1 1/2 tablespoons Worcestershire sauce

1 tablespoon minced fresh ginger

1/4 teaspoon Tabasco sauce

2 garlic cloves, crushed through a press

Whisk all ingredients together in a bowl. Refrigerate for at least 2 hours and preferably overnight before using.


I have wanted to make Southern Living's hummingbird cake since I was in high school and finally got around to it. (Does anyone else have a never-ending stack of recipes they want to try?) This lightly-spiced cake is filled with bananas, pineapple, and pecans. It first appeared in Southern Living in 1978 and has since become their most popular recipe. I think Southern Living's cream cheese frosting is too sweet so I substituted Ina Garten's recipe instead. (I know, this is probably sacrilegious, but oh well.)


Hummingbird Cake

From Southern Living Magazine in 1978

3 cups all-purpose flour, plus more for pans

2 cups sugar

1 teaspoon salt

1 teaspoon baking soda

1 teaspoon ground cinnamon

3 extra large eggs, lightly beaten

1 1/2 cups vegetable oil

1 1/2 teaspoons vanilla extract

8 ounces crushed pineapple in juice

2 cups chopped bananas (about 4 medium bananas)

1 cup chopped pecans, toasted, plus extra pecan halves for garnish

Room temperature butter for greasing the pans

For the frosting

1 pound cream cheese, at room temperature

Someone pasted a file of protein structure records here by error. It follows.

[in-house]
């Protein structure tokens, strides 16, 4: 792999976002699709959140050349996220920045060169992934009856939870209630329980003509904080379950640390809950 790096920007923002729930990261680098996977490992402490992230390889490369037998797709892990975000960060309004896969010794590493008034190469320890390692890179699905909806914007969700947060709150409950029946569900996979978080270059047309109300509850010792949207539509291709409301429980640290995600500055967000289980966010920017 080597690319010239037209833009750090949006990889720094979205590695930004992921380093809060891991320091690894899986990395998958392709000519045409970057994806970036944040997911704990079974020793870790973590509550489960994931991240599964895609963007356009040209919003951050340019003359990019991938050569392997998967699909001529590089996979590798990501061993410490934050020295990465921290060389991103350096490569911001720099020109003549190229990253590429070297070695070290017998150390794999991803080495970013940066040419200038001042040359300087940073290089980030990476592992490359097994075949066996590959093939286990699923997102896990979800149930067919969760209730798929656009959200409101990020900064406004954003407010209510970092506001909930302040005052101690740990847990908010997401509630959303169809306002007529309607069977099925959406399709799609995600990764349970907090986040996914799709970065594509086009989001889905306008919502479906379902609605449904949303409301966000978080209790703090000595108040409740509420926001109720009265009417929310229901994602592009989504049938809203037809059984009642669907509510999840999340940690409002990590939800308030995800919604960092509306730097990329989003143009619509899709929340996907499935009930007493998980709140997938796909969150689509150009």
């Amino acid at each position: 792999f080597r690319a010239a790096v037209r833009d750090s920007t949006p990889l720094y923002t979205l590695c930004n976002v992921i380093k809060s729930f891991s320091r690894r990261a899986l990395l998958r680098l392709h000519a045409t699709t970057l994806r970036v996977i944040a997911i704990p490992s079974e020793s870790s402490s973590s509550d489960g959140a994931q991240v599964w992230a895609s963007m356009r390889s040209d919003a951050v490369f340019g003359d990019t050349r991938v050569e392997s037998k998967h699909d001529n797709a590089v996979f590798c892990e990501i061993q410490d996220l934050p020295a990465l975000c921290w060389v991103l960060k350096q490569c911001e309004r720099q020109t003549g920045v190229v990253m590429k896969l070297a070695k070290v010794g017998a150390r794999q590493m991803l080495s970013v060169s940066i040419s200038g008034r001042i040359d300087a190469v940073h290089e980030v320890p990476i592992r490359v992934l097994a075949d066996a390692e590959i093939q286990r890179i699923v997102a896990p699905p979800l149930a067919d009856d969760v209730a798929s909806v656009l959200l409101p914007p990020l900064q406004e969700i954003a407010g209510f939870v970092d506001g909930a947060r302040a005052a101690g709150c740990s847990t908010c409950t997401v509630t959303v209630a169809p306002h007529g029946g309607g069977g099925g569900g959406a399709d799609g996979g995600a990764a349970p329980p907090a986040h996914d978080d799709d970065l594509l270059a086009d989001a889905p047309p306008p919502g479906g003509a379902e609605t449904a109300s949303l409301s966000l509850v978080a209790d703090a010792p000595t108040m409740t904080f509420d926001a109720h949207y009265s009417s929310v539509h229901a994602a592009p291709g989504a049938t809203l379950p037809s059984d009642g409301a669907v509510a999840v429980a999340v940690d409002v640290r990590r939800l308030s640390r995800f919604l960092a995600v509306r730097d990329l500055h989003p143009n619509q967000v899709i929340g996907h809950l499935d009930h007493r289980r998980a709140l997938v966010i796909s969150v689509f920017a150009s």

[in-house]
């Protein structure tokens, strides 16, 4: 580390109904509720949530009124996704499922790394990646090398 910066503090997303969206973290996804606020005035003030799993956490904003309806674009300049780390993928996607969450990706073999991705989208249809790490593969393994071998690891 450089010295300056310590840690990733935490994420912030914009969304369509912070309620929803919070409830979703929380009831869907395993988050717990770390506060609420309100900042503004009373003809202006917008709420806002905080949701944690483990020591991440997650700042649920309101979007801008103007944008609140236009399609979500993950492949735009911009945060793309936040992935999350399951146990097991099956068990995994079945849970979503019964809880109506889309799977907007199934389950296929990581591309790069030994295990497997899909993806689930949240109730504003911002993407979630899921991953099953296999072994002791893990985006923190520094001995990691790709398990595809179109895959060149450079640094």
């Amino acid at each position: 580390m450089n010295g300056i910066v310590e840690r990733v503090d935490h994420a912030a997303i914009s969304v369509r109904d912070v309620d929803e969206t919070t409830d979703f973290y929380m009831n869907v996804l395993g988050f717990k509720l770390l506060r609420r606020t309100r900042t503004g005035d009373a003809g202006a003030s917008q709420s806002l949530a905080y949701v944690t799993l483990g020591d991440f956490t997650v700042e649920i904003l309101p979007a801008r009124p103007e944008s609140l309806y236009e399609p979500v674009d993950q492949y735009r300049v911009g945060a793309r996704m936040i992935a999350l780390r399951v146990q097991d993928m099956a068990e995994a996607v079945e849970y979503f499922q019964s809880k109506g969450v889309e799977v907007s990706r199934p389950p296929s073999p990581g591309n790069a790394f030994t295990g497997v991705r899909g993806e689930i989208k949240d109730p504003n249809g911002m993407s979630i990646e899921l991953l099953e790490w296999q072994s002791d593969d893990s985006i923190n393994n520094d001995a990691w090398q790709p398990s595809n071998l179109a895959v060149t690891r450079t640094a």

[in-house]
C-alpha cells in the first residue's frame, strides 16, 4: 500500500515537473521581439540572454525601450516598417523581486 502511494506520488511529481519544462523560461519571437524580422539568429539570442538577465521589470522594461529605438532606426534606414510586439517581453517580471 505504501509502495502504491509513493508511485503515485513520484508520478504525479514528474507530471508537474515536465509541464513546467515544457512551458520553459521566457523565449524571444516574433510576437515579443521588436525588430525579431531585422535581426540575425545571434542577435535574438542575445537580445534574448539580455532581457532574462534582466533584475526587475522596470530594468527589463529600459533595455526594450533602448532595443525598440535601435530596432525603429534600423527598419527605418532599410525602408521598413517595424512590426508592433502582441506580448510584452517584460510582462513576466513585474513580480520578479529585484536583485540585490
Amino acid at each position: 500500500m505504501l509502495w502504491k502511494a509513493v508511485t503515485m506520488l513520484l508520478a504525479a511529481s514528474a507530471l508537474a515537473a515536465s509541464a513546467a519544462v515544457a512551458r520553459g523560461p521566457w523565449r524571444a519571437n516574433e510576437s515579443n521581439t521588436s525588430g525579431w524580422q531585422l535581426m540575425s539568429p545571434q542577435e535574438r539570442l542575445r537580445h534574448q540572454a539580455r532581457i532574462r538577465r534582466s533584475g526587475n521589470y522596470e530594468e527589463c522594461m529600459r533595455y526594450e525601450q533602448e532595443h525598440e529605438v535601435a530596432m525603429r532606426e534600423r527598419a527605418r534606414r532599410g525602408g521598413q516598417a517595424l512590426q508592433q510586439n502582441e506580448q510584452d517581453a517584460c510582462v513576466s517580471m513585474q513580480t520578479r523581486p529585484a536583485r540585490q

1/2 pound (2 sticks) unsalted butter, at room temperature

1 teaspoon vanilla extract

1 pound confectioners’ sugar, sifted

Preheat oven to 350 degrees. Grease three 9-inch round cake pans, then line them with parchment paper. Grease them again and dust lightly with flour.

Whisk together flour, sugar, salt, baking soda, and cinnamon in a large bowl. Add eggs and oil, stirring until dry ingredients are moistened. Stir in vanilla, pineapple, bananas, and toasted pecans. Divide batter evenly among the pans. Bake for 25-30 minutes, or until a wooden pick inserted in center comes out clean. Cool in the pans for 30 minutes, then turn the layers out onto a baking rack to finish cooling.

For the frosting, in the bowl of an electric mixer fitted with a paddle attachment, combine the cream cheese, butter, vanilla, and almond extract on low speed. Add the confectioner’s sugar and mix until just smooth (don’t whip!).

To assemble, place one layer on a flat serving plate, top side down, and spread with frosting. Place the second layer on top, top side up, and spread with frosting. Top with the third layer, top side down and spread the remaining frosting over top and sides of the cake. Arrange pecan halves on top of cake in a circular pattern. Press chopped pecans into the sides of the cake. Serve at room temperature.


Get the Look:

I was so excited to find peony tulips at Whole Foods. I added in some ruffled pink tulips and love the combined look. Of course I had to match the wine to the flowers and this Summer in a Bottle rosé fit the bill perfectly. (It also tastes delicious. If you like a dry rosé, you'll like this.)


Thanks for reading!

- Sam